The term happy to be here has a negative undertone in sports, implying satisfaction and complacency. The Saints and their supporters were happy to be here, and it did not hurt them in the least. After the NFC championship victory over Minnesota, one fan in New Orleans brought Colston a fruit basket, another hung a sign outside center Jonathan Goodwin's house that read, THANKS FOR EVERYTHING THAT YOU'RE DOING FOR US, and another walked up to receiver Robert Meachem on the street and started to cry.
When the Saints arrived in South Florida on the Monday of Super Bowl week, Payton and his Pro Bowl players—Brees, Evans, Goodwin, Harper and Stinchcomb, plus safety Darren Sharper and linebacker Jonathan Vilma—dressed as bellhops to greet the rest of the team, a nod to the late Bill Walsh, who did the same before his 49ers won Super Bowl XVI in Pontiac, Mich. At breakfast on Tuesday, Payton asked a waiter to bring saltine crackers and two jars of peanut butter for Williams, hoping to silence the loquacious defensive coordinator who'd made headlines by promising to get some "remember-me shots" on Manning. Payton did not impose a curfew on the Saints until Friday, kickback compared with the buttoned-down Colts, who were under curfew starting on Tuesday. New Orleans defensive tackle Remi Ayodele cruised down South Beach wearing a hat that read WIERDOZ. Payton was confident in his weirdos, telling them in a meeting, "It's a coach's dream to be an underdog when you've got the better team."
He did not waver when the Saints fell behind 10--0 in the first quarter, or when they failed to convert a fourth-and-goal from the one-yard line in the second. Instead, down 10--6 to begin the second half, Payton became the first coach to call an onside kick before the fourth quarter in the Super Bowl. He asked his defensive players how they would feel if the play backfired and they had to protect a short field. "Coach, we've got your back," one piped up, and others nodded. Thomas Morstead's kick bounced off the face mask of Indy's Hank Baskett and into the arms of Saints backup safety Chris Reis, prompting a dog pile that lasted so long Reis said his "forearms were burning." The decision to onside kick revealed the fundamental difference between the Saints and the Colts: One team was playing it loose, the other playing it safe.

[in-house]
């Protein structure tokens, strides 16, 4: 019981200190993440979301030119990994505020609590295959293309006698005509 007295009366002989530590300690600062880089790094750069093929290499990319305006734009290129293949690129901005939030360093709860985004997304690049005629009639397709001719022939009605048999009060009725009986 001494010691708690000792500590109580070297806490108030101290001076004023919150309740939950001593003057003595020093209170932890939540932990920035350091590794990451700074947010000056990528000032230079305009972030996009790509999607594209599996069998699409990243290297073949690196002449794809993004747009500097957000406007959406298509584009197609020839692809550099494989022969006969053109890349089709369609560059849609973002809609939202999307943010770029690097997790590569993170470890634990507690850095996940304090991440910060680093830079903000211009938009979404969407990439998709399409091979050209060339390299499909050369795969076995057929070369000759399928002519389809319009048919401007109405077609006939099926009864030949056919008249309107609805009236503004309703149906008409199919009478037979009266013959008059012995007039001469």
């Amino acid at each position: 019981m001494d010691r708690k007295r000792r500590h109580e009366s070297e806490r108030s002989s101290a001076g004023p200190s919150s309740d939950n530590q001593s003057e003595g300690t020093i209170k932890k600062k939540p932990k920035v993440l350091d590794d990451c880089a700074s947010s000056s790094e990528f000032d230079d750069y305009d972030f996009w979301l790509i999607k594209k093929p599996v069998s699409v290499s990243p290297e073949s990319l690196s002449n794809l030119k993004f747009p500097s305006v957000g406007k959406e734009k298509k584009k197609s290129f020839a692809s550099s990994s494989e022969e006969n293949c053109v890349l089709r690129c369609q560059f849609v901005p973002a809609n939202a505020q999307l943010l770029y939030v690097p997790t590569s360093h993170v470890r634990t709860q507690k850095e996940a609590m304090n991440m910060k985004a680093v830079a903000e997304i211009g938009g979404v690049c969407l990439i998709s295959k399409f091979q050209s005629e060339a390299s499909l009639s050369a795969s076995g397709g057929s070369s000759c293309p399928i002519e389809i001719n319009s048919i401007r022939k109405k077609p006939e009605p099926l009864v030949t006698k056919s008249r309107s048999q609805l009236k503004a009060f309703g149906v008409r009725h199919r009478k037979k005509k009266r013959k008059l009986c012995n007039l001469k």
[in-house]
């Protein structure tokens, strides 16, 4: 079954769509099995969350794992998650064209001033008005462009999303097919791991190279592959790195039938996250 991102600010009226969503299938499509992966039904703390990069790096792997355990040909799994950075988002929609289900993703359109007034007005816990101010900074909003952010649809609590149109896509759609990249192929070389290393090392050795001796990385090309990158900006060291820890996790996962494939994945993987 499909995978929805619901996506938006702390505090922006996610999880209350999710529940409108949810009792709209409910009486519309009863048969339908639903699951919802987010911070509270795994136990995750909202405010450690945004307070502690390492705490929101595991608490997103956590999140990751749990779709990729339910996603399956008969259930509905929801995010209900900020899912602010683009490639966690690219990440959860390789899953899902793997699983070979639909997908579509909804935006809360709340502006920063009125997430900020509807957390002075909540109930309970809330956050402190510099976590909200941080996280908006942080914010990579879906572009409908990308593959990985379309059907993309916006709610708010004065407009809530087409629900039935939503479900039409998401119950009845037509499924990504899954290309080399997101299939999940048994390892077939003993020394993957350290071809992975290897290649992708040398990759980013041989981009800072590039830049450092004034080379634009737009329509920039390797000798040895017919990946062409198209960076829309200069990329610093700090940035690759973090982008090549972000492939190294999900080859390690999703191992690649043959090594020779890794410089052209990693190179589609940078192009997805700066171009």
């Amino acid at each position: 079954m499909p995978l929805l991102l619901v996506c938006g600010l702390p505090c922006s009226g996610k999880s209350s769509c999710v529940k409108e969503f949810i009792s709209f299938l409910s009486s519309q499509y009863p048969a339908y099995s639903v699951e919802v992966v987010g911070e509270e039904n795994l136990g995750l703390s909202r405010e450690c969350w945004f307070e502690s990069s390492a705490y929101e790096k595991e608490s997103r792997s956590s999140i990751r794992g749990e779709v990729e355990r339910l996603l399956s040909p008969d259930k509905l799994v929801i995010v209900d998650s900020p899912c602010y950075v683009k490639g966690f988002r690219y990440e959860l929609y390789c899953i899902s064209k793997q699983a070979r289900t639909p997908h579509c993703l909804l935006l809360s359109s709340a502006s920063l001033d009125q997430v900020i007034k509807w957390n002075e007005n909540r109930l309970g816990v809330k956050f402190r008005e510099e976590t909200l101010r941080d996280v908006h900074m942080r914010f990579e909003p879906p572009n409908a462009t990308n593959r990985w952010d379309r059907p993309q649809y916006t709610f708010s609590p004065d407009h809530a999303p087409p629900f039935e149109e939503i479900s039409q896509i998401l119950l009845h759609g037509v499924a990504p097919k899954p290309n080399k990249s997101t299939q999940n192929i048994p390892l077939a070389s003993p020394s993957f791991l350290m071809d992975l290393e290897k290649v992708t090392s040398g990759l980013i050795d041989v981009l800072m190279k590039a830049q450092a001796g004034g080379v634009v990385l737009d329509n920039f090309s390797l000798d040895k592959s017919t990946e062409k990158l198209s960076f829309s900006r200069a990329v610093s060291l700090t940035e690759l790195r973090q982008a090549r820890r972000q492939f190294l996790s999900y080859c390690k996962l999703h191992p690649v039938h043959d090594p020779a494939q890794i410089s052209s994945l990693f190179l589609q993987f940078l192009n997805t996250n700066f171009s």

Super Bowl settings can often be sterile, no doubt due to the many corporate ticket holders, but the Saints changed that. Men showed up to Sun Life Stadium in wigs, bras and dresses in homage to the late New Orleans talk-show host Buddy Diliberto, who once pledged to wear a dress and strut down Bourbon Street if the team ever made the Bowl. For the Saints, this was a slice of the Superdome. As Manning lined up in the shotgun with 3:24 left, down 24--17, the energy in the stadium reflected the mood in the rest of the country, anything but neutral.
New Orleans cornerback Tracy Porter, positioned across from receiver Reggie Wayne, saw Austin Collie go in motion. Porter recognized from his film study what that meant: Manning was going to Wayne, and because the Saints were bringing six and possibly seven pass-rushers, he'd have to get rid of the ball quickly. Porter remembered Williams's words—"I don't want robots; I want players who aren't afraid"—and decided to jump the route. "Everything slowed down," Porter said. "The spiral on the ball slowed down. The guys around me slowed down. The crowd noise stopped. It was just me and the football." Wayne ran a turn-in, but Porter got the better break on the ball. Manning's pass hit his hands so hard that even Saints defensive linemen heard the smack.
Porter had flown his barber to Miami, and two hours before heading to the stadium he asked for a custom trim: an image of the Lombardi Trophy, the Superdome and SB 44 carved out in tonsorial topiary. As he ran 74 yards for the clinching touchdown, the Saints' sideline erupted. Said cornerback Mike McKenzie, "It was crunk. It was crazy. It was off the chain. It was off the meter. It was off the meat rack." To the Colts the effect was the opposite: "A dagger in the heart," said linebacker Clint Session. "Peyton is always 100 percent in those situations. I guess it shows that no one is perfect. Even him." As Manning dressed slowly in the locker room after the game, younger brother Eli stood next to him, gently rubbing his back. They'd grown up in New Orleans, sons of a Saints legend, and used to throw balls of tape on the Superdome floor. None of that diminished the sting.
Some say there's no karma in sports, but the Saints were the team of a battered city, and the Colts were the team that stopped trying to win when they hadn't yet lost. At the end of the night Brees walked out of the stadium with a black trash bag slung over his shoulder, filled with treasures he'd collected from the day, to replace 43 years of garbage. Now Joe Lombardi, New Orleans's quarterbacks coach, gets to touch the trophy named for his grandfather. A championship banner will be raised at the Superdome, under the spot where Katrina had torn holes in the roof. Mardi Gras may run all the way to Jazz Fest. Saints be praised.
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